Becky Randel reports from the Reentry Court at Harlem Community Justice Center where participants are re-convicted at a rate that is 19% lower than a comparison group on standard parole.
During a recent visit to New York I had the opportunity to visit the Harlem Community Justice Center, run by the Center for Court Innovation. Housed in a beautiful old magistrate’s courthouse, the Center runs a number of initiatives, including one to resolve housing disputes and running a Youth Court for non-violent offences. However I was there to find out more about the Harlem Reentry Court and witness the proceedings.
The Court works as an intensive parole programme for medium to high-risk offenders in Upper Manhattan, which has a high crime rate. In fact, along the seven blocks where the Center is, 1 in 20 men have been in prison. These ex-prisoners, like the majority of those with who PRI works with around the world, come from some of the most socially disadvantaged sections of society. Prison will not have eased these problems; it is likely to have made them worse. Therefore, supporting ex-offenders to reintegrate into society is essential if we want to reduce reoffending. This is what the Court aims to do.
The Court’s proceedings are set up relatively formally in a large room with a small table at the front which seats the parolee, his parole officer, counsellor and a staff member aiding his case. Facing them, sitting in front at the bench sits the Judge. I witness a parolee’s progress report, which begins with an update from his parole officer. He’s disappointed; he expected better from his parolee who, while he has been attending the required classes, hasn’t managed to stay clean. The parolee is given a chance to respond and, together with the Judge, they discuss the challenges the parolee is facing, why he’s not meeting the parole conditions and what can be done to change this. The discussion is collaborative, understanding and respectful, although it is clear that change must be forthcoming from the parolee.
Throughout the programme a parolee has consistent contact with members of staff (a case manager and counsellor) and their State-appointed parole officer who is assigned to the Center. This building of relationships between the parolee and staff of the programme is essential, as is the involvement of and collaboration with the parole officers.
At the start of the programme, parolees undergo an in-depth needs assessment and a plan for the nine-month programme is developed for them, which includes referral of the parolee to a range of services – some of which may be required by the terms of his or her parole. Services can include cognitive behavioural therapy, counselling, drug therapy, assistance with housing problems, social welfare and employment. Importantly, the plan is organic and can change with the parolee’s circumstances, which are identified in the fortnightly Court progress reports. It is the consistent monitoring and flexibility of the programme to accommodate and support lives of parolees, which are often chaotic and unstructured, which makes it different from other programmes and which could be adopted to help prisoner reintegration in other countries.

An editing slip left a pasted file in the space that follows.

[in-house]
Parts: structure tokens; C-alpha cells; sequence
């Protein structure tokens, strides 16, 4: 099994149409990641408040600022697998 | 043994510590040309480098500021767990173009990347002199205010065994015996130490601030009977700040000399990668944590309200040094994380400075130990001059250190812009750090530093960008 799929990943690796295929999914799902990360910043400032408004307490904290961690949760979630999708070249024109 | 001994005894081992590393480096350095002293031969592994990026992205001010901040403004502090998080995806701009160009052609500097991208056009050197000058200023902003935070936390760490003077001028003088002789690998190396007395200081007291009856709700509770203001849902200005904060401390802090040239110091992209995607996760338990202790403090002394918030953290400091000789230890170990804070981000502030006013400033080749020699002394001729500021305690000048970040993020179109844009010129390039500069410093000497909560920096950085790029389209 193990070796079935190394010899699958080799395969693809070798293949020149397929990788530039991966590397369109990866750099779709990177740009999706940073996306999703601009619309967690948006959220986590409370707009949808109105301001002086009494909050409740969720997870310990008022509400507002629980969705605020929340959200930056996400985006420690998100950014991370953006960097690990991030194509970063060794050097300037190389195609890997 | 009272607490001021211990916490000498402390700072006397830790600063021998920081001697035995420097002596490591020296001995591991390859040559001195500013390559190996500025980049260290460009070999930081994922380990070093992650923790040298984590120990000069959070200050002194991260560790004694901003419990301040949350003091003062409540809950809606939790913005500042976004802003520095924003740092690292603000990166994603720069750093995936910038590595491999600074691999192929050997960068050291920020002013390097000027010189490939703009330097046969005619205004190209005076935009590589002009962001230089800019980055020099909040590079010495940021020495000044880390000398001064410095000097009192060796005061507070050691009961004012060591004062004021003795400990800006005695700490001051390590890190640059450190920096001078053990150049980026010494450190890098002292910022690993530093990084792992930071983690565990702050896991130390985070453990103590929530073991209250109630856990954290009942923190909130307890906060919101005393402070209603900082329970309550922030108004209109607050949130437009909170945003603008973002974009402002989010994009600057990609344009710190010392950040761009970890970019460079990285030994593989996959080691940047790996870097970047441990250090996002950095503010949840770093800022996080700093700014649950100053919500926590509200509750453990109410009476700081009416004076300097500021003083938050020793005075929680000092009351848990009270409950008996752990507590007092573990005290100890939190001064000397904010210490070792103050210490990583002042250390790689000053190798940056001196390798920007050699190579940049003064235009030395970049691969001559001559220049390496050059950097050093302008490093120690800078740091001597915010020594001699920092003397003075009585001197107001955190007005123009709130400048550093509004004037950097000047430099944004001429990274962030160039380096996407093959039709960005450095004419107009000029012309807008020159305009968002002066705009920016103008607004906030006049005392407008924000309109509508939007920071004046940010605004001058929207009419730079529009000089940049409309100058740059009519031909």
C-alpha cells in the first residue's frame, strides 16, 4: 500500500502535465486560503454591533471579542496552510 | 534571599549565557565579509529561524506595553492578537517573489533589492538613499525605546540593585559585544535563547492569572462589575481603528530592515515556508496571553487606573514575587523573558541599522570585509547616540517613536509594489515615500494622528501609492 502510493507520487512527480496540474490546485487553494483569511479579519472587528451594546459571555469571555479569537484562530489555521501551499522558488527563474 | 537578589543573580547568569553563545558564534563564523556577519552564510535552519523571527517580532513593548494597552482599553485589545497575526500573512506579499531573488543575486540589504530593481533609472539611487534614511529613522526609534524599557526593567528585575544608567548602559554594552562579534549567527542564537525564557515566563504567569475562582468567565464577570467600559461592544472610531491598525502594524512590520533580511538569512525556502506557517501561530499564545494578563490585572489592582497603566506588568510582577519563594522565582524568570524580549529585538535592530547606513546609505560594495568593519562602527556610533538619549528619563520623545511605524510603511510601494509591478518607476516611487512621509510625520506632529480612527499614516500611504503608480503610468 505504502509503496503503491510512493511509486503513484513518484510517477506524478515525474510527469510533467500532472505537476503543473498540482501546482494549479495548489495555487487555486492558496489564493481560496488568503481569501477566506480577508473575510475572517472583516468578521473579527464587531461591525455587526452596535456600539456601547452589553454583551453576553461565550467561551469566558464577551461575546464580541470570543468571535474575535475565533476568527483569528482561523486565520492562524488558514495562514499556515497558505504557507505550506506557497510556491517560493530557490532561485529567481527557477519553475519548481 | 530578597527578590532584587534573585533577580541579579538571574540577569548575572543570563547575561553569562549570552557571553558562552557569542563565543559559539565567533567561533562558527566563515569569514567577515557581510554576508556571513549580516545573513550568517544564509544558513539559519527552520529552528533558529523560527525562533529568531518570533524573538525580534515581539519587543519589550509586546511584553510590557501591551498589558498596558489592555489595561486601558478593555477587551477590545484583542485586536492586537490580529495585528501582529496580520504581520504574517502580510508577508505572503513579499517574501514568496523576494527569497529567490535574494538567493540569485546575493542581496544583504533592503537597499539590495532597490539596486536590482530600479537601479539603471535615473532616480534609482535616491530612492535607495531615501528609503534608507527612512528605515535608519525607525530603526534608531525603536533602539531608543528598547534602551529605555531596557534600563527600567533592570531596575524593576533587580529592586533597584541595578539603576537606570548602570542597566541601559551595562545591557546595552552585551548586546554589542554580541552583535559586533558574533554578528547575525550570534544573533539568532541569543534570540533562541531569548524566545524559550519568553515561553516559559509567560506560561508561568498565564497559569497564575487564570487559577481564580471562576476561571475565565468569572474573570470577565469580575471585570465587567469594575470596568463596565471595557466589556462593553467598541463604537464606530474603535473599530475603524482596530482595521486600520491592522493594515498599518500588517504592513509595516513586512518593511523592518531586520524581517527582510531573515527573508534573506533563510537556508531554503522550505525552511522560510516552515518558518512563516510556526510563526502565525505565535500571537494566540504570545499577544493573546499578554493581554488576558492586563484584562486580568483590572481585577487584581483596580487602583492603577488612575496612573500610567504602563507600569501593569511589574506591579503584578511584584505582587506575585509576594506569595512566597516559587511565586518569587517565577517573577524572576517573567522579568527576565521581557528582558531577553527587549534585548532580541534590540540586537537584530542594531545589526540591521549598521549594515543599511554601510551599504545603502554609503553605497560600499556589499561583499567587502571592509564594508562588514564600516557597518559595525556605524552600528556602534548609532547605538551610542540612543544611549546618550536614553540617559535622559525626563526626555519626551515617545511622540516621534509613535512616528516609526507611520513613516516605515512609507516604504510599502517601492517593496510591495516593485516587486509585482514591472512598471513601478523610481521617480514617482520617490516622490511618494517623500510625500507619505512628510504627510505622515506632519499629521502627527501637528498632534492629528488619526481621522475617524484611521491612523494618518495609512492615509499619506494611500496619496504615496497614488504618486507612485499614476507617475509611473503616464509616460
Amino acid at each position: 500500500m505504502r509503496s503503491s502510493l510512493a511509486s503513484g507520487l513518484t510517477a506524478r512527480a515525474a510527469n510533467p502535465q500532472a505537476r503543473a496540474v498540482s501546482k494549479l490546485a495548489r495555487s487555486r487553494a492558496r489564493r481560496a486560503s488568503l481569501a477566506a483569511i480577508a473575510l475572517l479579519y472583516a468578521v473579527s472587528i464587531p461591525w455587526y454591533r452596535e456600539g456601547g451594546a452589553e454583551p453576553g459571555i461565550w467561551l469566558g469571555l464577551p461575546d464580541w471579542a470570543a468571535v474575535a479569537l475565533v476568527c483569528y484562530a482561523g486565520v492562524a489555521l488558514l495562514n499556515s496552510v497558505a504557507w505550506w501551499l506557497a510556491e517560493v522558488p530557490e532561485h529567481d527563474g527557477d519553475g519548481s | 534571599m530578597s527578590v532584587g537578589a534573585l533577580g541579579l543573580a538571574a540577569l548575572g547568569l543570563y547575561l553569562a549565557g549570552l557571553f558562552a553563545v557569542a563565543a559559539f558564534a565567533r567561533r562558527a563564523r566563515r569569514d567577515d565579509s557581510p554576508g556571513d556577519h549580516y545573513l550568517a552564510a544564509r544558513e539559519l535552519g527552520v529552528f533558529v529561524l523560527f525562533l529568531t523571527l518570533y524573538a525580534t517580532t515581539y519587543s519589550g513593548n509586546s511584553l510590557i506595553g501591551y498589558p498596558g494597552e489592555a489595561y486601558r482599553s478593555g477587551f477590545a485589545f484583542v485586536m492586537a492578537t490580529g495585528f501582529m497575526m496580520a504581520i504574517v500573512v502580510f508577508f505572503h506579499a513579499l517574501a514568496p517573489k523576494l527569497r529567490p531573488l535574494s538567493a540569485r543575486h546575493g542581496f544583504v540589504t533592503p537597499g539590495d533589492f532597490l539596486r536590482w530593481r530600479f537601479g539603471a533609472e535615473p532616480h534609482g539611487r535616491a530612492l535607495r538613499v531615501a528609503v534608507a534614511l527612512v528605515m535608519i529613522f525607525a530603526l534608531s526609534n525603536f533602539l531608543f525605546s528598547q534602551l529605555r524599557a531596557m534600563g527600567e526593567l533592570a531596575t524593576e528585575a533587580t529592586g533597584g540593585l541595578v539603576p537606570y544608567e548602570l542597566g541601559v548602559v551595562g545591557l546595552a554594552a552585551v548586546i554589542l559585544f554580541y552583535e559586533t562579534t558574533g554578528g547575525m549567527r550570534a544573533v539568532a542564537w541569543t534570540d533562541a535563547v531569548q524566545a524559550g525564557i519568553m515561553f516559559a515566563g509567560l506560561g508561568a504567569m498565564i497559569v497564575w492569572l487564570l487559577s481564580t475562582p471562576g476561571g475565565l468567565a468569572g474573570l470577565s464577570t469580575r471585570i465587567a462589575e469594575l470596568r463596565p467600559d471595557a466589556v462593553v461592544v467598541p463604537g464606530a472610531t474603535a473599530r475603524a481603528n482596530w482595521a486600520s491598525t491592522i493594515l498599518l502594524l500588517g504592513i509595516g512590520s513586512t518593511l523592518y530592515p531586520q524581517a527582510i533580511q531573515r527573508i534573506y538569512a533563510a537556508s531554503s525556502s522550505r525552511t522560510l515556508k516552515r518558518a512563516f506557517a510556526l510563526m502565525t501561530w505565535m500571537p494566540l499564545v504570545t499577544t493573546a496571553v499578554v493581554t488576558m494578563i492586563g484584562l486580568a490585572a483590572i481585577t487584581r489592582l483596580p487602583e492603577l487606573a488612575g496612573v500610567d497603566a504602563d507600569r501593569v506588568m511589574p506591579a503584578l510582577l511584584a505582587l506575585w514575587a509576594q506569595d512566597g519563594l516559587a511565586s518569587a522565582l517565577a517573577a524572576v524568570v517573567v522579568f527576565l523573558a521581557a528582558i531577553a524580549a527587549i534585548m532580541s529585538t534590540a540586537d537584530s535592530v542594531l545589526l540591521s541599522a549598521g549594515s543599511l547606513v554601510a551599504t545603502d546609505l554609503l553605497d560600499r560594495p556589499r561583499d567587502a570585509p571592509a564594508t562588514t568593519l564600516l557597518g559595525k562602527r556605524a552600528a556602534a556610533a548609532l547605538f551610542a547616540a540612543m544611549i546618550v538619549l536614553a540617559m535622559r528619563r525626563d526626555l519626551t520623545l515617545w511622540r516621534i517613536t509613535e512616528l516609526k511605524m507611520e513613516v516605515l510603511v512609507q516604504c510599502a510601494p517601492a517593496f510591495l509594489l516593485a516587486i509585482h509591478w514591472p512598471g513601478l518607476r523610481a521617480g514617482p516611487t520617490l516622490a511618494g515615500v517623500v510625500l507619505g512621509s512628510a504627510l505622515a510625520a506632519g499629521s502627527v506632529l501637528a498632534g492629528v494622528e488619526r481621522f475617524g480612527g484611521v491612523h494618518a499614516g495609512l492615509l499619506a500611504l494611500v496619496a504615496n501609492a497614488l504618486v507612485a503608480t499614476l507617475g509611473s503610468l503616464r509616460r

Where violations of parole conditions do occur, everyone involved in the case decides collaboratively on an appropriate response, seeking to identify if the behaviour (eg. not attending drug treatment, not meeting with the parole officer) is increasing the risk of reoffending, or whether a change in services or any support can help the parolee meet his or her parole conditions.
One example given was a parolee who had stopped attending his drug treatment, a condition of his parole. When it was discussed during a Court progress report, it was revealed that a rival gang member was also attending the classes. Usually this kind of violation would land the parolee back in prison, but thanks to the Center’s collaborative and communicative approach, the issue was easily resolved and the parolee was moved to a different drug treatment centre, keeping him in the community and in a better position to complete his drug treatment successfully.
The Center is also taking the lessons it has learned from the Court’s approach to work with the Prosecutor’s Office and police as part of a ‘Reentry Task Force’. This initiative aims to foster innovation to support reintegration and ensure that policy is based on research and evaluation on what works best to ensure that parolees all over the city have the best chance of not reoffending.
PRI works with prison and corrections departments in a number of countries on reintegration initiatives. For an overview of PRI’s work and of some best practice initiatives from around the world, see our recent presentation at the 2012 Association of Members of Independent Monitoring Boards.